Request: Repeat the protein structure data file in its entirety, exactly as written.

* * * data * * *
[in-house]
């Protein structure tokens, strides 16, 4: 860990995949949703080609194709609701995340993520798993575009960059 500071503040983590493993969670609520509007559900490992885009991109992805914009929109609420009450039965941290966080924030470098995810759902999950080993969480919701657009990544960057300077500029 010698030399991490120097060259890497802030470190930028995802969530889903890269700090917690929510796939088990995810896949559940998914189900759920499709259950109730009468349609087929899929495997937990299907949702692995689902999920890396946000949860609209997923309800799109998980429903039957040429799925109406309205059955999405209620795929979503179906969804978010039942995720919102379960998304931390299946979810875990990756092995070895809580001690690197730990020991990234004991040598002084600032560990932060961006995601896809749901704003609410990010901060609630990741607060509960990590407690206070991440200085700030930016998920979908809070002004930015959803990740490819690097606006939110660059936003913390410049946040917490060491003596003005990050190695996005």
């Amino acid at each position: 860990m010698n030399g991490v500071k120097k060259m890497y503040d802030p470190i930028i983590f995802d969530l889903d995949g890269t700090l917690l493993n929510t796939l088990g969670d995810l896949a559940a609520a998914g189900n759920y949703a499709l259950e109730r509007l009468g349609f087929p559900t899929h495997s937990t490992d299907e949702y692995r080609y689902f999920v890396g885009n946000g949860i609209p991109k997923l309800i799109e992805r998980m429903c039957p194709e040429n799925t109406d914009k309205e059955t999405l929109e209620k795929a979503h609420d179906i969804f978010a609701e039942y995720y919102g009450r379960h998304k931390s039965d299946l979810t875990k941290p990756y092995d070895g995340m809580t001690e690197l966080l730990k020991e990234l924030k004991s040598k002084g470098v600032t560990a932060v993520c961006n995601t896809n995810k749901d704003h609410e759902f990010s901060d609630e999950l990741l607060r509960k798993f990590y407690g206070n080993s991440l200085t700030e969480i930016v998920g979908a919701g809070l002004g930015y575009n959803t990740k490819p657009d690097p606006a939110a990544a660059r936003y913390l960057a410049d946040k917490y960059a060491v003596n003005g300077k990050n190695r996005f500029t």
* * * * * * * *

[in-house]
């Protein structure tokens, strides 16, 4: 860990995949949703080609194709609701995340993520798993575009960059 500071503040983590493993969670609520509007559900490992885009991109992805914009929109609420009450039965941290966080924030470098995810759902999950080993969480919701657009990544960057300077500029 010698030399991490120097060259890497802030470190930028995802969530889903890269700090917690929510796939088990995810896949559940998914189900759920499709259950109730009468349609087929899929495997937990299907949702692995689902999920890396946000949860609209997923309800799109998980429903039957040429799925109406309205059955999405209620795929979503179906969804978010039942995720919102379960998304931390299946979810875990990756092995070895809580001690690197730990020991990234004991040598002084600032560990932060961006995601896809749901704003609410990010901060609630990741607060509960990590407690206070991440200085700030930016998920979908809070002004930015959803990740490819690097606006939110660059936003913390410049946040917490060491003596003005990050190695996005």
């Amino acid at each position: 860990m010698n030399g991490v500071k120097k060259m890497y503040d802030p470190i930028i983590f995802d969530l889903d995949g890269t700090l917690l493993n929510t796939l088990g969670d995810l896949a559940a609520a998914g189900n759920y949703a499709l259950e109730r509007l009468g349609f087929p559900t899929h495997s937990t490992d299907e949702y692995r080609y689902f999920v890396g885009n946000g949860i609209p991109k997923l309800i799109e992805r998980m429903c039957p194709e040429n799925t109406d914009k309205e059955t999405l929109e209620k795929a979503h609420d179906i969804f978010a609701e039942y995720y919102g009450r379960h998304k931390s039965d299946l979810t875990k941290p990756y092995d070895g995340m809580t001690e690197l966080l730990k020991e990234l924030k004991s040598k002084g470098v600032t560990a932060v993520c961006n995601t896809n995810k749901d704003h609410e759902f990010s901060d609630e999950l990741l607060r509960k798993f990590y407690g206070n080993s991440l200085t700030e969480i930016v998920g979908a919701g809070l002004g930015y575009n959803t990740k490819p657009d690097p606006a939110a990544a660059r936003y913390l960057a410049d946040k917490y960059a060491v003596n003005g300077k990050n190695r996005f500029t």